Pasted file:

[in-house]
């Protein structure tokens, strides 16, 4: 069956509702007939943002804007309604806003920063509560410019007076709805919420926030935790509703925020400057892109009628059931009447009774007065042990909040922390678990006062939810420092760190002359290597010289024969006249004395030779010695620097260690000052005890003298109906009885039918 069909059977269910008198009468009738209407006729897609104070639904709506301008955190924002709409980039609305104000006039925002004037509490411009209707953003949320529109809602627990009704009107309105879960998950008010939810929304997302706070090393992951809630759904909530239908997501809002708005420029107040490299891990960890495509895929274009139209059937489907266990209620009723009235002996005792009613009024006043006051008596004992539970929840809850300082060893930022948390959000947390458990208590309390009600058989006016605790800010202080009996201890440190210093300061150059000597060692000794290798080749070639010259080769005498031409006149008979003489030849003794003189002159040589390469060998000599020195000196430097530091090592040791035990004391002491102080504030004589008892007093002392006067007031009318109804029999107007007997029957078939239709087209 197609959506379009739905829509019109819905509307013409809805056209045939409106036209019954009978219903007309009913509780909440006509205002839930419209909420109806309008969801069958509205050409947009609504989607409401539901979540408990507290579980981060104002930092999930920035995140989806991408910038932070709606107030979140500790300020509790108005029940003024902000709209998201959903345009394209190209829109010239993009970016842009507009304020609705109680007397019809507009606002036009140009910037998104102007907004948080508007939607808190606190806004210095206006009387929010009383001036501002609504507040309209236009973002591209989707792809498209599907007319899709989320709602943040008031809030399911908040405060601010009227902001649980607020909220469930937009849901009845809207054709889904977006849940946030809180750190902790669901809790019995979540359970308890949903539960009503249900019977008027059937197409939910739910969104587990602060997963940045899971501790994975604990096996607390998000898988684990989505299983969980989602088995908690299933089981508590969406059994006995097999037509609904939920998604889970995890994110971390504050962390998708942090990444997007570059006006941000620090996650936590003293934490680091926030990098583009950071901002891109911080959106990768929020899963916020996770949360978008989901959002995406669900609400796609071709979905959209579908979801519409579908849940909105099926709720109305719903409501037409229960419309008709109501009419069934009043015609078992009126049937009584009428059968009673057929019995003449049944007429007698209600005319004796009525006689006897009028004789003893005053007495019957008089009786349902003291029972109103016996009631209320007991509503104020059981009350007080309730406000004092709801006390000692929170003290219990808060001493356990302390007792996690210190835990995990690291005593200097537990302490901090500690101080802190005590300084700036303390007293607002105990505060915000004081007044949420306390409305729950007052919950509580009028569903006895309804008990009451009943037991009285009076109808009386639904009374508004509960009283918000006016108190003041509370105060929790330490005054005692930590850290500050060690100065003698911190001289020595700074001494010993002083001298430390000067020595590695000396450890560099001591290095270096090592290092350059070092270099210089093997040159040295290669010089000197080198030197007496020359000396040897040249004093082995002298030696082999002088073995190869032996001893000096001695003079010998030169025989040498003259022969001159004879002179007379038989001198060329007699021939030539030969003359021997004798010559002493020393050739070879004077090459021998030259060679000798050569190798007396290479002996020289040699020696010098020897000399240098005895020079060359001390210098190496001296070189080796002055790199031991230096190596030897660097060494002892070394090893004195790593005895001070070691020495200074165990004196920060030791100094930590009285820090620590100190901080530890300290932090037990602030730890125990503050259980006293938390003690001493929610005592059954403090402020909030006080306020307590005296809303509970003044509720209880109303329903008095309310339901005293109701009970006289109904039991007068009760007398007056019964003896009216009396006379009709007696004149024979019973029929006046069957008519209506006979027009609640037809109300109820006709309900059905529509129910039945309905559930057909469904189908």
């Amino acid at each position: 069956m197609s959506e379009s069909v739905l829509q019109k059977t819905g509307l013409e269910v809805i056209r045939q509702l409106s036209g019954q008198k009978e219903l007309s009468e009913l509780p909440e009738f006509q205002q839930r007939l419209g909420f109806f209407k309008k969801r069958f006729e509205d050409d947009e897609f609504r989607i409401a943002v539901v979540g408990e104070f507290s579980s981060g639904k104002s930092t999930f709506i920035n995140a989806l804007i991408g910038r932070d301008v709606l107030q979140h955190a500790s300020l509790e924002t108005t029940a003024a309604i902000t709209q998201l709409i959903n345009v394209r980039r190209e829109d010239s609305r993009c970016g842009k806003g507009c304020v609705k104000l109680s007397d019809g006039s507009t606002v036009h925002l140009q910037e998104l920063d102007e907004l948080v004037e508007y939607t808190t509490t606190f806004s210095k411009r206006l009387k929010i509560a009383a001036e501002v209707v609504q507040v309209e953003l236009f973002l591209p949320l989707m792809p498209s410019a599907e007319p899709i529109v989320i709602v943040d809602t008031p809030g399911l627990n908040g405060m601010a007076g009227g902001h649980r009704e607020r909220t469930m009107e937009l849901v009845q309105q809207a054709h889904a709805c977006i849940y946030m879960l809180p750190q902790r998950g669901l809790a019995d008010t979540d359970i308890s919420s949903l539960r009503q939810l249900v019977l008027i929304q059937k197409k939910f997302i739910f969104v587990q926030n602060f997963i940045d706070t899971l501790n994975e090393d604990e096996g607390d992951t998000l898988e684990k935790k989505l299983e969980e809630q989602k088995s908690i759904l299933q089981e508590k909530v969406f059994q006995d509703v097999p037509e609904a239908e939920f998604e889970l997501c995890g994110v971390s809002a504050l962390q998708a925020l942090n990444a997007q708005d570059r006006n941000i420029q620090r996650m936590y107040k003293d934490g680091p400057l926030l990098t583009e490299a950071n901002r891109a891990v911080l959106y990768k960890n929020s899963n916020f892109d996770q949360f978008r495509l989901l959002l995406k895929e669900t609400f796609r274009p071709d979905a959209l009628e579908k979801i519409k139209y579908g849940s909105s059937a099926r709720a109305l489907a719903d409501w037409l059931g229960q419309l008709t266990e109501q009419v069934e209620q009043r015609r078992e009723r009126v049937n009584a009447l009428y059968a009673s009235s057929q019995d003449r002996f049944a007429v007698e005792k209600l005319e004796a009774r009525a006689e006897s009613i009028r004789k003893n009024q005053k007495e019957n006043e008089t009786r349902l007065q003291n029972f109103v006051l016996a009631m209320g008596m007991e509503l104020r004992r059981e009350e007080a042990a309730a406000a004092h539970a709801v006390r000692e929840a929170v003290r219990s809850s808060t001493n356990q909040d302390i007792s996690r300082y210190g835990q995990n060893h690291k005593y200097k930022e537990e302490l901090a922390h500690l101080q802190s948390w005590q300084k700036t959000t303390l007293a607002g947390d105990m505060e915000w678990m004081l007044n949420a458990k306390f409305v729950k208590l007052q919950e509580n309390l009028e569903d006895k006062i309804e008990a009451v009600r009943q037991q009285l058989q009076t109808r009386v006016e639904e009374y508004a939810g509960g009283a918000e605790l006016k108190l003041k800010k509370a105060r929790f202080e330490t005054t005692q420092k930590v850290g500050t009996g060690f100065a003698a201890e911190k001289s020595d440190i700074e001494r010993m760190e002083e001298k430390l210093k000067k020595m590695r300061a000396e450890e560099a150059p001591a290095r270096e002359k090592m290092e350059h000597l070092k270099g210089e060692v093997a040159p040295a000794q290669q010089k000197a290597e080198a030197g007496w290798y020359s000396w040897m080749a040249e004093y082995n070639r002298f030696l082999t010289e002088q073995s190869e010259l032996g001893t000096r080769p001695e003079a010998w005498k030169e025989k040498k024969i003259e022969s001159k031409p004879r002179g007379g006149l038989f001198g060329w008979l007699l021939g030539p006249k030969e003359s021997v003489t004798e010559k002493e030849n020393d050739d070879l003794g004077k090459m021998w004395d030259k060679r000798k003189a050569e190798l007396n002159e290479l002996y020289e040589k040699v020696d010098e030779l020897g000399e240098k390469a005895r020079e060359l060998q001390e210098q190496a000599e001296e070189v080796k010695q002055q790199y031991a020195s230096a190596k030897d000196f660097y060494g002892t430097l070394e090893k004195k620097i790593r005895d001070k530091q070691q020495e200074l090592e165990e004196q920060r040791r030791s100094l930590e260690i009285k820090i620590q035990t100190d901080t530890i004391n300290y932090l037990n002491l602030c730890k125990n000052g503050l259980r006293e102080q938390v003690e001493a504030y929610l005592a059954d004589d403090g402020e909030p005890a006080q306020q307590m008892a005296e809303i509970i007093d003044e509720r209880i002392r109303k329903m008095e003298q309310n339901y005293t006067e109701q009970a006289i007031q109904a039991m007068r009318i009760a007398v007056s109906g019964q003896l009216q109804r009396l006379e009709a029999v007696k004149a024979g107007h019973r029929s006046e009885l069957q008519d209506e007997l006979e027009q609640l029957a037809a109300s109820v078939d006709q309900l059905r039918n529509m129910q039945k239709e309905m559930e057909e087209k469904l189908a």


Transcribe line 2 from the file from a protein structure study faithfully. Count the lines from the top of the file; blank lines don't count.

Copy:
């Protein structure tokens, strides 16, 4: 069956509702007939943002804007309604806003920063509560410019007076709805919420926030935790509703925020400057892109009628059931009447009774007065042990909040922390678990006062939810420092760190002359290597010289024969006249004395030779010695620097260690000052005890003298109906009885039918 069909059977269910008198009468009738209407006729897609104070639904709506301008955190924002709409980039609305104000006039925002004037509490411009209707953003949320529109809602627990009704009107309105879960998950008010939810929304997302706070090393992951809630759904909530239908997501809002708005420029107040490299891990960890495509895929274009139209059937489907266990209620009723009235002996005792009613009024006043006051008596004992539970929840809850300082060893930022948390959000947390458990208590309390009600058989006016605790800010202080009996201890440190210093300061150059000597060692000794290798080749070639010259080769005498031409006149008979003489030849003794003189002159040589390469060998000599020195000196430097530091090592040791035990004391002491102080504030004589008892007093002392006067007031009318109804029999107007007997029957078939239709087209 197609959506379009739905829509019109819905509307013409809805056209045939409106036209019954009978219903007309009913509780909440006509205002839930419209909420109806309008969801069958509205050409947009609504989607409401539901979540408990507290579980981060104002930092999930920035995140989806991408910038932070709606107030979140500790300020509790108005029940003024902000709209998201959903345009394209190209829109010239993009970016842009507009304020609705109680007397019809507009606002036009140009910037998104102007907004948080508007939607808190606190806004210095206006009387929010009383001036501002609504507040309209236009973002591209989707792809498209599907007319899709989320709602943040008031809030399911908040405060601010009227902001649980607020909220469930937009849901009845809207054709889904977006849940946030809180750190902790669901809790019995979540359970308890949903539960009503249900019977008027059937197409939910739910969104587990602060997963940045899971501790994975604990096996607390998000898988684990989505299983969980989602088995908690299933089981508590969406059994006995097999037509609904939920998604889970995890994110971390504050962390998708942090990444997007570059006006941000620090996650936590003293934490680091926030990098583009950071901002891109911080959106990768929020899963916020996770949360978008989901959002995406669900609400796609071709979905959209579908979801519409579908849940909105099926709720109305719903409501037409229960419309008709109501009419069934009043015609078992009126049937009584009428059968009673057929019995003449049944007429007698209600005319004796009525006689006897009028004789003893005053007495019957008089009786349902003291029972109103016996009631209320007991509503104020059981009350007080309730406000004092709801006390000692929170003290219990808060001493356990302390007792996690210190835990995990690291005593200097537990302490901090500690101080802190005590300084700036303390007293607002105990505060915000004081007044949420306390409305729950007052919950509580009028569903006895309804008990009451009943037991009285009076109808009386639904009374508004509960009283918000006016108190003041509370105060929790330490005054005692930590850290500050060690100065003698911190001289020595700074001494010993002083001298430390000067020595590695000396450890560099001591290095270096090592290092350059070092270099210089093997040159040295290669010089000197080198030197007496020359000396040897040249004093082995002298030696082999002088073995190869032996001893000096001695003079010998030169025989040498003259022969001159004879002179007379038989001198060329007699021939030539030969003359021997004798010559002493020393050739070879004077090459021998030259060679000798050569190798007396290479002996020289040699020696010098020897000399240098005895020079060359001390210098190496001296070189080796002055790199031991230096190596030897660097060494002892070394090893004195790593005895001070070691020495200074165990004196920060030791100094930590009285820090620590100190901080530890300290932090037990602030730890125990503050259980006293938390003690001493929610005592059954403090402020909030006080306020307590005296809303509970003044509720209880109303329903008095309310339901005293109701009970006289109904039991007068009760007398007056019964003896009216009396006379009709007696004149024979019973029929006046069957008519209506006979027009609640037809109300109820006709309900059905529509129910039945309905559930057909469904189908």